Ex-Alaska official, son of legendary broadcaster, dies at 92

Associated Press

JUNEAU, Alaska — Lowell Thomas Jr., a former Alaska lieutenant governor, author, adventurer, glacier pilot and son of the legendary broadcaster, has died.

His daughter, Anne Donaghy, confirmed his death Monday to The Associated Press. She said her father died Saturday at his home in Anchorage, Alaska, days shy of his 93rd birthday.

He was born in London on Oct. 6, 1923, to Lowell Jackson Thomas and Frances Ryan Thomas. His early childhood was spent in New York City, where his father had a nightly national radio broadcast.

He was a flight instructor during World War II, and flying and skiing became lifelong passions, according to his obituary. He and his wife, Tay, flew across the world and chronicled their work in articles and a book.

They visited Alaska in 1958, and fell in love with it, moving there two years later. Donaghy said in Alaska, her father found his own identity, outside the large shadows cast by his father — a World War I war correspondent whose time with Col. T.E. Lawrence was the basis for Thomas’ bestselling book “With Lawrence in Arabia.”

“He was so different from his father. But I think that, in all fairness, I think he would not mind me saying that that was part of why he came to Alaska. He and my Mom, they put some actual miles between themselves and their parents on the East Coast,” Donaghy said.

Thomas Jr.’s adventurous side drew him to Alaska, but he also believed in being a public servant, she said.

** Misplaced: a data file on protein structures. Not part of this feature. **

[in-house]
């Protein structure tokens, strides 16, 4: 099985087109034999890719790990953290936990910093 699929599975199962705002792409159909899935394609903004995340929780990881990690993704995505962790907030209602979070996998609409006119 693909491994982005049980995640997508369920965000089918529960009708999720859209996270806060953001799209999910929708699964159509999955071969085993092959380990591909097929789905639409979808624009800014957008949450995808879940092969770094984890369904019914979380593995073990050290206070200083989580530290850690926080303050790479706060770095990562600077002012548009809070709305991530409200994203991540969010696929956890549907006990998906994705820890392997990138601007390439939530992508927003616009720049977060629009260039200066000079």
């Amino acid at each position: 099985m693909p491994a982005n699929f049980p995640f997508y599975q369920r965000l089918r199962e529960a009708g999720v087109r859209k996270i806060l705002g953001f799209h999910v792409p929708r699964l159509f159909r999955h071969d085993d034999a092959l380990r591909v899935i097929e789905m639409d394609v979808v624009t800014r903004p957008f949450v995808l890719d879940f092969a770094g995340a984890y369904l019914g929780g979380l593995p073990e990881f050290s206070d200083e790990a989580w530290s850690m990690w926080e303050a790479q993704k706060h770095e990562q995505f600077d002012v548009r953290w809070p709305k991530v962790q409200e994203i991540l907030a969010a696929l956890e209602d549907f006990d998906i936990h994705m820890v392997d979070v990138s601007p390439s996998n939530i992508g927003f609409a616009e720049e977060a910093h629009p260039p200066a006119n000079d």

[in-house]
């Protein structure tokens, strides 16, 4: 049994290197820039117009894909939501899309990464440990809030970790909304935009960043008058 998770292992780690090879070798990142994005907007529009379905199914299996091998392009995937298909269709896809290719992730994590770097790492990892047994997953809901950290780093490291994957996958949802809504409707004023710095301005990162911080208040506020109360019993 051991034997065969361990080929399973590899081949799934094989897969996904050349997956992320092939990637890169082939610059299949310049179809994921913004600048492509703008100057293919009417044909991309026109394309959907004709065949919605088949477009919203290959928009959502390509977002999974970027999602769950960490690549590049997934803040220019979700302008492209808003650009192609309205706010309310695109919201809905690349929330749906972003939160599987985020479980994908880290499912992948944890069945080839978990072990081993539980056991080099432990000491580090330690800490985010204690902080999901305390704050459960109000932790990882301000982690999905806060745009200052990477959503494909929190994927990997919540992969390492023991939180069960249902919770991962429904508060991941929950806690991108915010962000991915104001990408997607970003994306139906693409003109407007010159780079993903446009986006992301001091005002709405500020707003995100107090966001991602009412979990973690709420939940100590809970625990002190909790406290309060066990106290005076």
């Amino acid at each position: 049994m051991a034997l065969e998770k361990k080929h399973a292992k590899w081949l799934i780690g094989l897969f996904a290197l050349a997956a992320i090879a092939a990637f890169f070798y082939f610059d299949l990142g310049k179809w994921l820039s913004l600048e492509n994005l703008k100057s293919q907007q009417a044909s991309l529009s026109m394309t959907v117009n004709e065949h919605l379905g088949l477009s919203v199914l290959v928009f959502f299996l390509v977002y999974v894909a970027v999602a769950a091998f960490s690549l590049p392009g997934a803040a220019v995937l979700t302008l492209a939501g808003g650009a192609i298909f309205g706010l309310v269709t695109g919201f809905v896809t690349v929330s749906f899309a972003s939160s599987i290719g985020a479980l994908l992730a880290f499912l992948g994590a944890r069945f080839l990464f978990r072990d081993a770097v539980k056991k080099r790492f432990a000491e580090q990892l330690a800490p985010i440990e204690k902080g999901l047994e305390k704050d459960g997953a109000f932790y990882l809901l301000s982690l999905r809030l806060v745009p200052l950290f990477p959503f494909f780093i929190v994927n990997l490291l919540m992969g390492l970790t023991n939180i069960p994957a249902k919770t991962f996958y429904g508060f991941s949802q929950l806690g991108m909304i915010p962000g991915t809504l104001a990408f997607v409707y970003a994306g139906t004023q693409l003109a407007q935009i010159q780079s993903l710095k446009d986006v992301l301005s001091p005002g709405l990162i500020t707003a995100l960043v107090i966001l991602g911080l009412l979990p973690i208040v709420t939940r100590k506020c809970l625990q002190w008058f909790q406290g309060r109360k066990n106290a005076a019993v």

He made unsuccessful runs for U.S. House before winning election to the state Senate. He served as lieutenant governor under Gov. Jay Hammond from 1974 to 1978.

Thomas didn’t like running for office and wasn’t politically ambitious, but he was dedicated to the causes of conservation and protecting wild places, Donaghy said. After leaving office, he bought an air taxi business and did full-time glacier flying for a few years, shuttling climbers onto North America’s tallest peak, Denali, she said. “And he loved it,” she said.

Time spent in Tibet with his father in 1949 was formative, she said, with father and son committing to do what they could to generate support for the people and culture of Tibet. Thomas’ father used his national radio broadcasts to draw attention while Thomas wrote a book, ‘Out of This World,” and met numerous times with the Dalai Lama, according to his obituary.

Donaghy said she traveled to Tibet earlier this year and was happy to share her experiences and photos with her father.

Thomas had been in declining health, and in his last weeks was visited daily by friends and loved ones, Donaghy said.

He was preceded in death by his wife of 64 years. Thomas is survived by Donaghy, a son, David, and grandchildren and great-grandchildren.

Thomas’ family plans a celebration of life next summer in Anchorage and suggests memorial gifts in Thomas’ name be sent to the Alaska Conservation Foundation or International Campaign for Tibet.

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